Luminous Intensity is equal to the amount of luminous flux emitted into a very small solid angle at a defined angular orientation from the light source. The measurement for luminous intensity is the lumen or candela.
Mean Spherical Candle Power (MSCP)
The average luminous intensity of a lamp illuminating in all directions. The measurement is made by placing the lamp in the center of a sphere.
One thousandth of a candela.
The nanometer (one-billionth of a meter) is the measurement unit for peak wavelength. Visible light falls in the range of 380 to 700nm.
Unit of resistance symbolized by the Greek capital letter omega (O).
Relationship between voltage, current and resistance. Ohm’s law states that current in a resistance varies in direct proportion to voltage applied and inversely proportional to resistance.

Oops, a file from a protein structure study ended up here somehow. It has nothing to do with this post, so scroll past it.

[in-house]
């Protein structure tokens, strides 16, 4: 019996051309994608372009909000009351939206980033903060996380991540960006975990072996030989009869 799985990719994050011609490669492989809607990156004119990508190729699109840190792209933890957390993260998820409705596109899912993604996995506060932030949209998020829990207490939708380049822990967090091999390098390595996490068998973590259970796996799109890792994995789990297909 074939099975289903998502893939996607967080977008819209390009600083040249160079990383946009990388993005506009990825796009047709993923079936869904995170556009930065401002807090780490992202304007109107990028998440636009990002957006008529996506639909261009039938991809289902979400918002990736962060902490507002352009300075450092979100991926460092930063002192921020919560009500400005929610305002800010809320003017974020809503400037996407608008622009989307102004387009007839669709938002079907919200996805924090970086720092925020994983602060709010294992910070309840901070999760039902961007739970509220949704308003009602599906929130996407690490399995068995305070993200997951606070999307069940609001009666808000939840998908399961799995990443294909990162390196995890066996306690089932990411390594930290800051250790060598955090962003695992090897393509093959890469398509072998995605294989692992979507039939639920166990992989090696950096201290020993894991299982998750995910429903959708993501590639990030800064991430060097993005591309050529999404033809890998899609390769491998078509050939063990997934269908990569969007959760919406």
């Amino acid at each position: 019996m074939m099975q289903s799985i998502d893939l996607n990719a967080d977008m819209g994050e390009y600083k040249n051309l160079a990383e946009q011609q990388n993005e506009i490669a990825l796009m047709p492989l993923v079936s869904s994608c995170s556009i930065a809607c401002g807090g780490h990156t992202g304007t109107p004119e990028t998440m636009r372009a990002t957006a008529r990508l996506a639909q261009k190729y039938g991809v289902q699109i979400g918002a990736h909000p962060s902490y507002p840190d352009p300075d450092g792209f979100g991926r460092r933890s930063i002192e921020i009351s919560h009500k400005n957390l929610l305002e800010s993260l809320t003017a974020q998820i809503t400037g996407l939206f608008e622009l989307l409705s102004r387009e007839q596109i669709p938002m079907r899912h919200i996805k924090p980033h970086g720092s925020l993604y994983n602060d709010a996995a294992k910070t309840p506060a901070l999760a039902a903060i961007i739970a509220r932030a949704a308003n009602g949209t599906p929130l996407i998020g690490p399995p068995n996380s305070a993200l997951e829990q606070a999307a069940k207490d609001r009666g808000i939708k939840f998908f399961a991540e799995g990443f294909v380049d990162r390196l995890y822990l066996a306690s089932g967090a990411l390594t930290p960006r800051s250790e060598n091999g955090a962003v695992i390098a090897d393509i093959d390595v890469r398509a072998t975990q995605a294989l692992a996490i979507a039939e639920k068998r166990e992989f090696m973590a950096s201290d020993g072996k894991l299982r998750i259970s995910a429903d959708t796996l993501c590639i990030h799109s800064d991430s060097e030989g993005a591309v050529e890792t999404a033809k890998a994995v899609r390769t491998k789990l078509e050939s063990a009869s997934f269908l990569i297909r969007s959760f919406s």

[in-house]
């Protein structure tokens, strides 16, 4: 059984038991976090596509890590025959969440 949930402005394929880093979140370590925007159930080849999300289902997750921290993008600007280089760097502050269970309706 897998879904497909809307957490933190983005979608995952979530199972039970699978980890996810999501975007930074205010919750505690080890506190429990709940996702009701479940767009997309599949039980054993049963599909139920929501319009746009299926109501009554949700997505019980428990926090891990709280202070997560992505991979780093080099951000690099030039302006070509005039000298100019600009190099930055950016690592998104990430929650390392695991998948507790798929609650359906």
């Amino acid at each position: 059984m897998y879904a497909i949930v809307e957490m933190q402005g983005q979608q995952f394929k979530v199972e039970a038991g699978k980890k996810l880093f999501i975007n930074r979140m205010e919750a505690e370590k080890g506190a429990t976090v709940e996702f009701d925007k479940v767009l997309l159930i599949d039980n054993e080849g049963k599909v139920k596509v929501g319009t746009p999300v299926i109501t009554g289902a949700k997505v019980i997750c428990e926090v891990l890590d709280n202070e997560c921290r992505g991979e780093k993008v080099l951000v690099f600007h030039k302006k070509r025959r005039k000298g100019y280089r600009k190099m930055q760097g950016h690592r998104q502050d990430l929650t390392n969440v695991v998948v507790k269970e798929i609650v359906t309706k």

The amount of current an LED is designed to draw from the power source.
The temperature range over which an LED is designed to operate safely.
The positive-negative junction of a semi-conductor diode. The p-region contains positive electrical charges while the n-region contains negative electrical charges. When voltage is applied and current begins to flow, the electrons move across the n region into the p region. The process of an electron moving through the p-n junction releases energy. The dispersion of this energy produces photons with visible wavelengths.
A Component that does not amplify a signal. Resistors and capacitors are examples.
Peak Forward Current
Forward current driven during pulse operation.
Peak Wavelength (λpk)
Peak Wavelength is defined as the single wavelength of saturated color at the peak of the radiated spectrum.
An instrument for measuring a property of light, especially luminous intensity or flux. A photometer uses special colored filters to replicate the response of the human eye. Light intensity is measured in candle power, usually by comparison with a standard source.
Amount of heat energy generated by a device in one second when current flows through it.
Printed Circuit Board
Insulating board containing conductive tracks for circuit connections.